The Origin Story of “Light as a Feather, Stiff as a Board” Isn’t Actually That Scary
Halloween isn’t just a holiday—it’s our entire October mood. So celebrate the best time of year with a month’s worth of stories that will keep you up all night long. (Binge-watching and eating candy, probably. Same, tbh.) Cheers, witches!
On Oct. 12, Hulu will deliver another entry into the TV horror genre with Light as a Feather, based on Zoe Aarsen’s Wattpad story of the same name. The show centers around a group of teen girls who play the “Light as a Feather, Stiff as a Board” game at a cemetery. Not long after, a curse takes down the group, one by one, as each girl dies according to whatever was read in her prediction.
So, what is it?
“Light as a Feather, Stiff as a Board” is a game commonly played by young people (usually teenage girls) at slumber parties. The game usually involves a group of people lifting one single person using just their fingers while the person’s cause of death is read aloud (or simply the phrase, “she is dead”) before repeating the words, “Light as a Feather, Stiff as a Board.” At some point, the person in the middle will levitate.
When was the earliest sighting of this game?
As British naval administrator and Member of Parliament Samuel Pepys wrote in his diary from his days of youth in the 1600s, a friend of his witnessed four little girls playing the levitation game in Bourdeaux. Pepys’ diary includes accounts of the coronation of Charles II, the Great Plague of 1665, and his day-to-day in London.
Where you probably first heard of it:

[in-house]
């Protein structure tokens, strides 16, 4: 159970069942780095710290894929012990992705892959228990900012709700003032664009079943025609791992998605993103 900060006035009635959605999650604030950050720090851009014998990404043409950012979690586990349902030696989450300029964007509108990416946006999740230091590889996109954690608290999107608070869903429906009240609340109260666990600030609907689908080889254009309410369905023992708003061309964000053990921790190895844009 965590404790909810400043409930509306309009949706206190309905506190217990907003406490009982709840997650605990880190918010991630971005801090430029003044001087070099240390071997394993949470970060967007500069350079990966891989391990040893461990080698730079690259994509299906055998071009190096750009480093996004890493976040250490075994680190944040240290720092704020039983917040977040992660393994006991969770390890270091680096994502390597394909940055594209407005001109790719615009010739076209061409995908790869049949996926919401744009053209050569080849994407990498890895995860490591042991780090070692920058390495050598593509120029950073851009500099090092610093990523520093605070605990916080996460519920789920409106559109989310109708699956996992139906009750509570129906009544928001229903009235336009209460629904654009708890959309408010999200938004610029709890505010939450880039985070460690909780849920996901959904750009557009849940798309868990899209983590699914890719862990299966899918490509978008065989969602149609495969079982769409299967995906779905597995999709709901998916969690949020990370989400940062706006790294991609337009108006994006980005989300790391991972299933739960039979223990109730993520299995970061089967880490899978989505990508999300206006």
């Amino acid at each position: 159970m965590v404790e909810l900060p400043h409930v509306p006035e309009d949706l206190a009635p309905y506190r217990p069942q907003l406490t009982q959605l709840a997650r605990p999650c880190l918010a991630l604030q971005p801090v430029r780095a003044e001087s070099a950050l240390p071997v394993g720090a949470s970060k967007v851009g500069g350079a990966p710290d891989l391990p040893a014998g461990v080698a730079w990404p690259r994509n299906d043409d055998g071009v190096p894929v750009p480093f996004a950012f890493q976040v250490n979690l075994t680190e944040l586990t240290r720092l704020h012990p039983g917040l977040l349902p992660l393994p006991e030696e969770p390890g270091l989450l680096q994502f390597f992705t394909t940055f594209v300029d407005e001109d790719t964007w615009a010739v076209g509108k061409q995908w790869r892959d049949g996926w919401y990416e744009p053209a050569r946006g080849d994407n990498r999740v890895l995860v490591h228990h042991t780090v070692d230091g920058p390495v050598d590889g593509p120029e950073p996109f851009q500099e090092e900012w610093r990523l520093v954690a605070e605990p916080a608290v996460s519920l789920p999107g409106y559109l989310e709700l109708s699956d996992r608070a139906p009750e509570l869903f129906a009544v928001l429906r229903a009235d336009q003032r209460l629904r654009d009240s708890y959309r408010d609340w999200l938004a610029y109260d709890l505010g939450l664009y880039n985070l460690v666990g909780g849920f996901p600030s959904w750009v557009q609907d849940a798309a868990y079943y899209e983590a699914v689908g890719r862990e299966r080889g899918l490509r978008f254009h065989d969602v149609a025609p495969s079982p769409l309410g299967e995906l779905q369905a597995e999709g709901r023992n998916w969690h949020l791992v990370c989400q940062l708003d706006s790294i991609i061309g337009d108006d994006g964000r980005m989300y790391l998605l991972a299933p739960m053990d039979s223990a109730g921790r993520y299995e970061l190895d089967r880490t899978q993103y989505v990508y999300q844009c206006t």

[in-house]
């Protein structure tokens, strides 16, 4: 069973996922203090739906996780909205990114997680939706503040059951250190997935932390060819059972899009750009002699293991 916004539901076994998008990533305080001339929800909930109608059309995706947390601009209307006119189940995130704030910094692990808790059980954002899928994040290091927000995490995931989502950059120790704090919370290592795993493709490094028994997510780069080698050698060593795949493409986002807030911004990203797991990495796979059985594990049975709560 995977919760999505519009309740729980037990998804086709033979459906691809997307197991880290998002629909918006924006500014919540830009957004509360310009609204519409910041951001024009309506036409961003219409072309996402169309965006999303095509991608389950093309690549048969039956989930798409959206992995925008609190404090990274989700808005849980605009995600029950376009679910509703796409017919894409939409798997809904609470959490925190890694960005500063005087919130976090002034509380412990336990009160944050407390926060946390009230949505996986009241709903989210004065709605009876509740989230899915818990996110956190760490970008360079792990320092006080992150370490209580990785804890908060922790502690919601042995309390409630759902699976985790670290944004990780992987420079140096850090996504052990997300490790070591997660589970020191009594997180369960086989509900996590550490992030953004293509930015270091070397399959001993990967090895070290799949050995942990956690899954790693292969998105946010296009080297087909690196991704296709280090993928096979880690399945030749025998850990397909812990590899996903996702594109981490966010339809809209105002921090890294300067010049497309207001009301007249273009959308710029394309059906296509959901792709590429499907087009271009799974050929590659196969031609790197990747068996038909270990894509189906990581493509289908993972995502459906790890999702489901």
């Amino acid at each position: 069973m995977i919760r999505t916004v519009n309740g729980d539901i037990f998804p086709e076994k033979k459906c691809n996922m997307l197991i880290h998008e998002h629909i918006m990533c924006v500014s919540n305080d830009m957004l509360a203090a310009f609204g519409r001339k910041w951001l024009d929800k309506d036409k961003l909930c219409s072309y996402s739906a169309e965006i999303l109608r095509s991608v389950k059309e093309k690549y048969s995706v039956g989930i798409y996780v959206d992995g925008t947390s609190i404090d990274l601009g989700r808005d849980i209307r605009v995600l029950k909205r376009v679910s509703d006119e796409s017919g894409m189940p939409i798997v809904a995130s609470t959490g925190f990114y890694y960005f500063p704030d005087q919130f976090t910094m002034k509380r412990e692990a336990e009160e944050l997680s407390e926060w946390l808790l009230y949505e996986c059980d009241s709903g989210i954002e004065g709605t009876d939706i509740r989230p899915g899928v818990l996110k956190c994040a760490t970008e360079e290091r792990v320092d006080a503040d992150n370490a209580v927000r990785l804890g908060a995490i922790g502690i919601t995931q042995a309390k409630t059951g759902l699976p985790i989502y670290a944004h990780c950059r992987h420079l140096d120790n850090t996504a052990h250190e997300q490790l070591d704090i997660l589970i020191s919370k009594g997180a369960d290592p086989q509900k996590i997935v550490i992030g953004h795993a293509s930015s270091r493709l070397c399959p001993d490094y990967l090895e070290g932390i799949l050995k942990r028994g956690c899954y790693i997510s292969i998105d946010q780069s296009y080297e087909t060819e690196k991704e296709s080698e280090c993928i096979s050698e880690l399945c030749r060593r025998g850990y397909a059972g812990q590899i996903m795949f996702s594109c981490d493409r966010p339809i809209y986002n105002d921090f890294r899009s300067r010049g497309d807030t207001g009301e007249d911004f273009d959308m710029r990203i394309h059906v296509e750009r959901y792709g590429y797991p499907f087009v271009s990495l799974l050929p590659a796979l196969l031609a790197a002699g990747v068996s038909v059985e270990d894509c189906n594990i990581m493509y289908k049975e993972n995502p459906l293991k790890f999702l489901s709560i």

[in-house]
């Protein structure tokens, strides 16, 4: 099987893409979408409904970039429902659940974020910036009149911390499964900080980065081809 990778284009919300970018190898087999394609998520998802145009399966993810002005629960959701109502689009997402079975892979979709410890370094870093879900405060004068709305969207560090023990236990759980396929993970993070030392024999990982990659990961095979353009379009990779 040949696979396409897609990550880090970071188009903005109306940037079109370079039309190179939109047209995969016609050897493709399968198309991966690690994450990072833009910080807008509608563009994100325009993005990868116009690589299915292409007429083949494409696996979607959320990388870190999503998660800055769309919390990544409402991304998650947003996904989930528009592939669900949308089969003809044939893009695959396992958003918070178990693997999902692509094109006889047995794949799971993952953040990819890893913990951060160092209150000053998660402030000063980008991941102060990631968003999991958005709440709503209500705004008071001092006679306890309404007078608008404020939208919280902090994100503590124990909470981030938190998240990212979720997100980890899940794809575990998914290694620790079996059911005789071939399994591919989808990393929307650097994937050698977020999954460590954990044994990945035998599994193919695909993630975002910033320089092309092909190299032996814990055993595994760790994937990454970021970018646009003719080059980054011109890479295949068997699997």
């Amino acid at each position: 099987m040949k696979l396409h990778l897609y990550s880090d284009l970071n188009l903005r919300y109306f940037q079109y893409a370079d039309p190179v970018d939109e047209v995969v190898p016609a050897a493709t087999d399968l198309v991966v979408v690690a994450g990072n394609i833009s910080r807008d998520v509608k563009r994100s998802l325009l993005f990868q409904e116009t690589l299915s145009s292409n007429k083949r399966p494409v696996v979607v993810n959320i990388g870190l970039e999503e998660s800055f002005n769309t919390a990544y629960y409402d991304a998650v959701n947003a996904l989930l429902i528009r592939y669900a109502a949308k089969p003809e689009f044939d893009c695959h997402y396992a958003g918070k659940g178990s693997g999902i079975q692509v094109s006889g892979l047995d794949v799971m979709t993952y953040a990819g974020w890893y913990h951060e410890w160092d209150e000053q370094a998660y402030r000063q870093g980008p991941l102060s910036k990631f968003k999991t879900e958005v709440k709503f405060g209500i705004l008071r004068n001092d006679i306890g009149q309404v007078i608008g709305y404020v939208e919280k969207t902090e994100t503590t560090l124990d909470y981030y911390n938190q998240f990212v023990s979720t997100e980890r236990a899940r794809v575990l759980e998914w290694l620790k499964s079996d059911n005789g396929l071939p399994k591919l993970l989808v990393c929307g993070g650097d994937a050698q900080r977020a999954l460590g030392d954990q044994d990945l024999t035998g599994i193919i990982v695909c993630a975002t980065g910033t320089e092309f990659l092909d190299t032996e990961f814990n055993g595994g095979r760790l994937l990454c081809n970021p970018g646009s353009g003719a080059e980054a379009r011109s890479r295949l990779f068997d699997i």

If you weren’t into slumber parties, maybe you first encountered “Light as a Feather, Stiff as a Board” via the 1996 film The Craft. The cult classic stars Neve Campbell, Robin Tunney, Fairuza Balk, and Rachel True as four teens who get into witchcraft to do innocent things like change their hair color and make scars disappear. Of course, it doesn’t take long for things to get out of hand—and it doesn’t take long for the iconic scene to play out.
One of the girls, Rochelle (Rachel True), is on her back while being surrounded by the other three (who are on their knees, just like Pepys’ diary account) and some candles. There’s no death premonition or ritual: they get right into the chant. After a few repetitions, Rochelle is up and levitated to about the same height as the girls’ heads. The trick is broken when Bonnie’s (Neve Campbell) mom interrupts them.
If you haven’t seen the film, watch the clip (it doesn’t spoil anything) and stream The Craft immediately.
How do you actually do it?
With a small group of friends (four to six people is great), have one of you lay flat in the middle. Once everyone’s got their giggles out of the way, have the person in the middle cross arms while everyone else slides two fingers from each hand under the body. Then start the chanting:
Here are a bunch of kiddos completing the trick in a video shared in 2012:
Why does it work?
Paranormal stuff aside, the success rate of “Light as a Feather, Stiff as a Board” working is made possible by concentration and team work. That’s it! As Nerdist points out, when you have multiple people sharing the weight of one person, suddenly lifting with four fingers each doesn’t seem that bad.
OK but there’s some ~spook~ to it, right?
There have been accounts of unexplained things happening after the levitation trick, like this Reddit story that you might have a nightmare about later, but if you stick to the physics and perform the trick in a brightly lit room and not, say, the cemetery, you should be good to go. Good luck!
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